Linz and “SolarCity”, sustainability under the sun
Among the most complex territorial zoning actions of the municipal administration, there is the town planning development, that has an important and critical role for the future and wellbeing of the society. Building new houses in Italy is considered as an income source for the empty funds of the municipality, which do not allow long-term recovery and safeguard of the territory.
New houses have two meanings for the administration: new public works funds and the possibility to use the taxes paid for the buildings. This happened in the golden years of the land speculation, but it will hardly happen again in the future. The real problem is though that the wild speculation that gave us many unused buildings, that does not foster the social life, and have low energy performances, so are not market attractive.
But there are some communities that stands out for their urban development projects, where citizens can participate to find and solve problems: there are some cases in Turin, Milan, Bologna, Modena, and recently also in Brescia, with projects Violino and Terzo Settore.
The results are highly effective for their costs and efficiency, and the examples of some municipalities begin to show some results. On an international level, a very important example is Linz with its SolarCity, fundamental for the time it was put in place, and for its results.
The project is based on the project management role played since the beginning by the municipal administration, but also on the long-sightedness of its choices. The administration sold at cheap prices this areas to some non-profit organizations, like the Austrian Federation of Non-Profit Housing Associations, established in 1946 and formed by other non-profit social businesses, that realize low prices houses. They invested money in the increase of sustainability, comfort and social value of buildings. Energy saving, use of the renewable energy sources, educational value and low prices are the real “pillars” of these new houses.
The architectural projecting phase began in 1994 and focused on the Pichling area (7 km south of the city centre). It was conducted by the Austrian urban designer Roland Rainer, together with important names like Thomas Herzog, Richard Rogers, Renzo Piano, Norman Foster, Norbert Kaiser and the landscape architect Peter Latz. This artists went under the name READ, acronym forRenewable Energies Architecture and Design. Thanks also to European funds, between 1996 and 1998, the city of Linz created an architectural competition for the completion of this project.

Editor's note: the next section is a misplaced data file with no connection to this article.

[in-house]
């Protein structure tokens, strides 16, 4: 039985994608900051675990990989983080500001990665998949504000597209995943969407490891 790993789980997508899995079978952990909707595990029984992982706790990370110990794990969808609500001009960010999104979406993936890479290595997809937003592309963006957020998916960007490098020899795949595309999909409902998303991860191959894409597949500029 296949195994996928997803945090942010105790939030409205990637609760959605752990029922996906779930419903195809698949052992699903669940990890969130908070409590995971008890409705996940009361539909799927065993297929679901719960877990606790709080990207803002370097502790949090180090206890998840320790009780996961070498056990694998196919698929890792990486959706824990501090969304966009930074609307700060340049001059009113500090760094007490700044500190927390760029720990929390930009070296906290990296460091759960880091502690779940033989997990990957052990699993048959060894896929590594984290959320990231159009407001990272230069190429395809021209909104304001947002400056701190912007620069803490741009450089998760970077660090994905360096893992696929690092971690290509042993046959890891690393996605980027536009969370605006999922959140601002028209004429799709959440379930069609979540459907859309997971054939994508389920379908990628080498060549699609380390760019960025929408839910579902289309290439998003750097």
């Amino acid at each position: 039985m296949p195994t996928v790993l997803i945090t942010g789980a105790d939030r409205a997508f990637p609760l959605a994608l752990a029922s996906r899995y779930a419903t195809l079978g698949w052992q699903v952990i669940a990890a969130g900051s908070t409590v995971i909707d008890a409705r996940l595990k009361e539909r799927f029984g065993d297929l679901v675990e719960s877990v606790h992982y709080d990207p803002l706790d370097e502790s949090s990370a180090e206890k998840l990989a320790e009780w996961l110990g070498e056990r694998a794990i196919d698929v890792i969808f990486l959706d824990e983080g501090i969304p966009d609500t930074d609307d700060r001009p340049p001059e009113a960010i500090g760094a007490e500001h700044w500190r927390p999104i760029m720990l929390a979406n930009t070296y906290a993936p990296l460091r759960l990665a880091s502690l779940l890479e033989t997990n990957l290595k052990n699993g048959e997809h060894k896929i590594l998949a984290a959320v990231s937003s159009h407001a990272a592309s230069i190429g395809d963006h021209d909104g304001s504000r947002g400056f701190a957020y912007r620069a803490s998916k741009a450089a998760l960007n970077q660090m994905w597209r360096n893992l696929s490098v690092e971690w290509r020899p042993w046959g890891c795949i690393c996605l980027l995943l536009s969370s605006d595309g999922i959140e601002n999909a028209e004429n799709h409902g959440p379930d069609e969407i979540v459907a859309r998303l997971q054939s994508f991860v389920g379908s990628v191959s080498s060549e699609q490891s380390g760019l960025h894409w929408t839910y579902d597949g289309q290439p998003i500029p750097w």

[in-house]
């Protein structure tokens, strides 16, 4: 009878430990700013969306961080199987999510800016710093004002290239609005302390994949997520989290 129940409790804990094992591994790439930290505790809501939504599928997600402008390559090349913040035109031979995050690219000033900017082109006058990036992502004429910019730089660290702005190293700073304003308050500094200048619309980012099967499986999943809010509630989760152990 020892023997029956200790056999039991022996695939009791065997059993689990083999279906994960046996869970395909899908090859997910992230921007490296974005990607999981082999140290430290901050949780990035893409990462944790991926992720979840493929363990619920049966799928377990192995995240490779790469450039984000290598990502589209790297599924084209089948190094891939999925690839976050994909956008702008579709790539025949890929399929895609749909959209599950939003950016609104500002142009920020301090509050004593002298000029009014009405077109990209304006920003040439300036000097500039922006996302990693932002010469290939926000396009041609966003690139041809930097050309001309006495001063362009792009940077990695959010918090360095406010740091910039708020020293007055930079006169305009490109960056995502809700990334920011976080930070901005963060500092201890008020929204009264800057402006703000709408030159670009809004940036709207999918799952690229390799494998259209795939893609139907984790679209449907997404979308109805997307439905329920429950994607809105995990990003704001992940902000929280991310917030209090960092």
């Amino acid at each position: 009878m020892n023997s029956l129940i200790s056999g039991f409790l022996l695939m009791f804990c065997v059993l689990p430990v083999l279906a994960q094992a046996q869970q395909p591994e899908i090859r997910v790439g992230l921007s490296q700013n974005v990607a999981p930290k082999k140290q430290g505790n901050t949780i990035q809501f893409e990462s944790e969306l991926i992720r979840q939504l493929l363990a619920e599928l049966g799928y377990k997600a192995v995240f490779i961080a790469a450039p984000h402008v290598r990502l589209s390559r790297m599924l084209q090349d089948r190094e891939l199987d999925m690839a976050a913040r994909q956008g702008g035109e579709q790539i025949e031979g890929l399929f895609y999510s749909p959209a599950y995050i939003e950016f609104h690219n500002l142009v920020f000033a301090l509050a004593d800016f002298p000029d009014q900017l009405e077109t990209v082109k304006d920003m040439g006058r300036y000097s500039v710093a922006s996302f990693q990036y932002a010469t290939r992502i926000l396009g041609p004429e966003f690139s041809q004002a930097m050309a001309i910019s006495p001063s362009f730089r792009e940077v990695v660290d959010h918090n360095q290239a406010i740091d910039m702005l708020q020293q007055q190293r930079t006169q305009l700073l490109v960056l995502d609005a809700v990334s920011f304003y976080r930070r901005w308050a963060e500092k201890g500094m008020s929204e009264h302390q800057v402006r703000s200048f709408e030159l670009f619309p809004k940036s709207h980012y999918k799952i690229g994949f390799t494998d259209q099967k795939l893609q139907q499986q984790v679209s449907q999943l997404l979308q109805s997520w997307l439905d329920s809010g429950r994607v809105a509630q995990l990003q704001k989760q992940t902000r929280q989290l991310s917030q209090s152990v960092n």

The first inhabitants settle in 2003, so essential services and shops were created, together with public transport and everything was needed. 4000 people live today in this neighborhood, but it is projected to host 25000 people. The orientation of buildings maximize the solar irradiance, the houses are maximum 4 floors high and the green areas ensure high comfort and livability levels.
Commercial and public buildings too are realized according to precise passive criterion, where the sun is not only a source for heat and light, but also a power source for the photovoltaic and solar plants. The most used material is wood, it is easy to find, recyclable and has high energy performances. It allowed, together with an accurate project, the realization of buildings with a reduced energy consumption. To strengthen the concept of sustainability, the energy demand of this new buildings must not be higher than 44kWh/square meters per year, and today the demand reached 36kWh/square meters per year.
Aesthetic is also important: it personalizes every block and allows a better integration of inhabitants, for a major sense of belonging. Public transport can be easily reached from houses, and perfectly link SolarCity to the city of Linz and to the surrounding lakes, with a reduction in emissions coming from the private transport.
The core of SolarCity is a complex underground network of power centers and plants that use solar energy to produce hot water and electricity (about 50% of energy requirement is produced by photovoltaic panels). The 85% of the total requirement is covered by renewable energy sources, thanks also to a district heating network, connected to a recent biomass thermal power plant. The underground systems can also regulate other functions, like the separation of waste water, that are filtered and sent to the surrounding agricultural fields.
The first important aspect for SolarCity to be successful are the multifunctional areas, defined by Herzog as “social magnets”: real interactive areas, with services and public places, like libraries, schools, health facilities, banks and shops. Every “social magnet” is easy to reach on foot or with public transports, with a reduced use of private cars.
The second and maybe fundamental aspect regards the inhabitants’ behavior, who must actively contribute to the private and public spaces management. The citizens are fundamental for the good result of SolarCity: other famous and futuristic projects failed for the bad behavior of their inhabitants, but also for the negligence of the administration.
[Foto by Linz]